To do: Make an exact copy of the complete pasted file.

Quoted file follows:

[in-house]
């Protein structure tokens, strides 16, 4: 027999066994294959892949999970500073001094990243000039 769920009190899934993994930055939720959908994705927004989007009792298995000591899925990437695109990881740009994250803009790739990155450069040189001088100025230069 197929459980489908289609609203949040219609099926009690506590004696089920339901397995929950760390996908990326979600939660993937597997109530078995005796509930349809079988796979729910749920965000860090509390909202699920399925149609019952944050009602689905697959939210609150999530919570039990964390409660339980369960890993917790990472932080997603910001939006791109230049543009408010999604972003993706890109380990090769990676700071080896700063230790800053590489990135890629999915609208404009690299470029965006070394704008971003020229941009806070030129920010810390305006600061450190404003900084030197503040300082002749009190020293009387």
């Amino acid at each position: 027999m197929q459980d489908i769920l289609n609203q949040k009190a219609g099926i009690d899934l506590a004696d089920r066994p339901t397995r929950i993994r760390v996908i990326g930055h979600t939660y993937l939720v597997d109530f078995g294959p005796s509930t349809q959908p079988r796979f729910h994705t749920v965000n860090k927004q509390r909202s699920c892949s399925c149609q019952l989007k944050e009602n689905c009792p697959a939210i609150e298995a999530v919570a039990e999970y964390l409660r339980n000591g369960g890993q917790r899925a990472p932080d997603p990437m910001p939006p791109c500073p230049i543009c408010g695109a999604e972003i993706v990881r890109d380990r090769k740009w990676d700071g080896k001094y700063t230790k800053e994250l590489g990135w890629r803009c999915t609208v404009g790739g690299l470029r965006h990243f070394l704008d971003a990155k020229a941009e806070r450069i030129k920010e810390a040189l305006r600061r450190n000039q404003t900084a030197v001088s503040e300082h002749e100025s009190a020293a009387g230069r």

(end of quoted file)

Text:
[in-house]
């Protein structure tokens, strides 16, 4: 027999066994294959892949999970500073001094990243000039 769920009190899934993994930055939720959908994705927004989007009792298995000591899925990437695109990881740009994250803009790739990155450069040189001088100025230069 197929459980489908289609609203949040219609099926009690506590004696089920339901397995929950760390996908990326979600939660993937597997109530078995005796509930349809079988796979729910749920965000860090509390909202699920399925149609019952944050009602689905697959939210609150999530919570039990964390409660339980369960890993917790990472932080997603910001939006791109230049543009408010999604972003993706890109380990090769990676700071080896700063230790800053590489990135890629999915609208404009690299470029965006070394704008971003020229941009806070030129920010810390305006600061450190404003900084030197503040300082002749009190020293009387």
């Amino acid at each position: 027999m197929q459980d489908i769920l289609n609203q949040k009190a219609g099926i009690d899934l506590a004696d089920r066994p339901t397995r929950i993994r760390v996908i990326g930055h979600t939660y993937l939720v597997d109530f078995g294959p005796s509930t349809q959908p079988r796979f729910h994705t749920v965000n860090k927004q509390r909202s699920c892949s399925c149609q019952l989007k944050e009602n689905c009792p697959a939210i609150e298995a999530v919570a039990e999970y964390l409660r339980n000591g369960g890993q917790r899925a990472p932080d997603p990437m910001p939006p791109c500073p230049i543009c408010g695109a999604e972003i993706v990881r890109d380990r090769k740009w990676d700071g080896k001094y700063t230790k800053e994250l590489g990135w890629r803009c999915t609208v404009g790739g690299l470029r965006h990243f070394l704008d971003a990155k020229a941009e806070r450069i030129k920010e810390a040189l305006r600061r450190n000039q404003t900084a030197v001088s503040e300082h002749e100025s009190a020293a009387g230069r």